Mr Roy

  307. Surely it would be most advantageous if there was legislation and it said you should not trespass on Aldermaston, and name them, or more generally on MoD land. You specifically named where there had to be a difference because of national security then surely that would deter them?
  (Mr Clarke) I do accept that is an option for it to be criminal trespass on a specific site or MoD land.
  (Ms Craig) We will be looking at this.

  Chairman: We have flogged this. Mr Roy, I am not sure whether I misheard, I am not sure where you referred to ***

  Mr Roy: I said ***.

   Chairman: We will look very carefully at that. One more question.

Rachel Squire

  308. We are due to come on a bit later, I do not know whether we will, to the responses to the aftermath of the attacks. I am interested in what you are doing on a regular routine basis to test the defences of MoD sites to people trespassing or trying to do rather more serious things than that? For instance, we have been told about the exercises that are undertaken at Aldermaston, how often are such exercises conducted at other MoD sites?
  (Mr Cochrane) Are we talking now about exercises to counter terrorist incidents?

  309. Maintain the general security of the site.
  (Mr Cochrane) Before 11 September there was a regime in place and the nature of those exercises has been expanded to take account of the new threat. As an indication, normally speaking, they take place and every unit is required to conduct such an exercise at least once a year. This is not just a fact, it has been conducted13. Over and above that in the case of the Army there is the practice of a "no notice test exercise" being conducted at a regional level twice a year, whereby units will be identified at short notice and will be required to respond to a simulated incident of this sort. Over and above that the head of the establishment concerned carries the responsibility for ensuring that the plan that is in place works and is effective and it down to him or her to determine how frequently that needs to be tested.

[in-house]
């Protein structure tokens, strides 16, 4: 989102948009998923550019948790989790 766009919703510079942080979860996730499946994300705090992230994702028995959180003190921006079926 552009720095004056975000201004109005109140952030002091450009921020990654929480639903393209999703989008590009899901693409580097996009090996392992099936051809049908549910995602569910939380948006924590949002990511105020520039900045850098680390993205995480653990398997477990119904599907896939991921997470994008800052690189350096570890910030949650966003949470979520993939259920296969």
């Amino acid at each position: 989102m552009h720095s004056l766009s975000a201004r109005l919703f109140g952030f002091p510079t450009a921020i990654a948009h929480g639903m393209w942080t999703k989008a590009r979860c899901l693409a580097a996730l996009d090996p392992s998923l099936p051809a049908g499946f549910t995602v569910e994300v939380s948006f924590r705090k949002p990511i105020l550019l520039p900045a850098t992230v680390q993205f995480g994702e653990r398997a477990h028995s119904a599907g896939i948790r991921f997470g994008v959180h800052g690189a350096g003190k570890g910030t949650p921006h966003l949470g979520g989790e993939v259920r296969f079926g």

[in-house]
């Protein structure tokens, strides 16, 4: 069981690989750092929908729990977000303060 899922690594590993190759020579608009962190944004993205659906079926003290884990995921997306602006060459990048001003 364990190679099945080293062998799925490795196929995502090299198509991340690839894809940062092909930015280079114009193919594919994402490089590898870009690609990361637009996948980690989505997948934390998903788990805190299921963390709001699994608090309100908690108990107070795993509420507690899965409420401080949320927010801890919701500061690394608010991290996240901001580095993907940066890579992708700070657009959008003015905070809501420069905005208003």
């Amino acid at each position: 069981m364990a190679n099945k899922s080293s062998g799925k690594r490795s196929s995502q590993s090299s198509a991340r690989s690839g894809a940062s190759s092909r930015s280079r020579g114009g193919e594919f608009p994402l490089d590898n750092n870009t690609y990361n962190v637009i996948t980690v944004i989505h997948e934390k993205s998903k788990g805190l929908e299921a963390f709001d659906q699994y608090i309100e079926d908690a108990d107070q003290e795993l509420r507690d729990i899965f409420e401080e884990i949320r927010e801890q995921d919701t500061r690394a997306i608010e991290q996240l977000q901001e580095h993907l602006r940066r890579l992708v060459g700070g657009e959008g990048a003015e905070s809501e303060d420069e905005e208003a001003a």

310. Am I right to say that you are suggesting that post 11 September there could be, if somebody feels that more than just an annual test exercise needs to be carried out that that will be possible?
  (Mr Cochrane) Absolutely.

  311. Right.

13  Note from Witness: Inspections confirm that exercises have not just been held, but effectively conducted.

  (Mr Cochrane) Generally speaking the guidance will say this is the minimum that should be done but the person carries the responsibility for ownership of that site and it is down to him or her to determine how much more frequently they need tests or what additional measures might be appropriate in those local circumstances.

  312. Some of those tests involve the MDP and the Armed Forces?
  (Mr Cochrane) Yes, they would, the resources at that particular site, yes. It would very possibly involve action with the local police in terms of reporting to them or liaising with them whatever the plans concerned involve.

  Rachel Squire: Thank you. I think Mr Clarke has already dealt with additional training following the legislation coming into force on 14 December.

Chairman

  313. Thank you so much. We almost beat the longest session of the Committee, I did not want to inflict that on you, Baroness Symons has the record. It was very, very interesting and it raises all sorts of issues. You have not heard the last of us, we have a number of additional questions to ask, I am sorry.
  (Ms Craig) I have 10!

  Chairman: At least 10. Thank you all and your colleagues behind for providing a very interesting and very relevant addition to our research and our inquiry. Thank you very much.





14   See Appendix 1 p 63. Back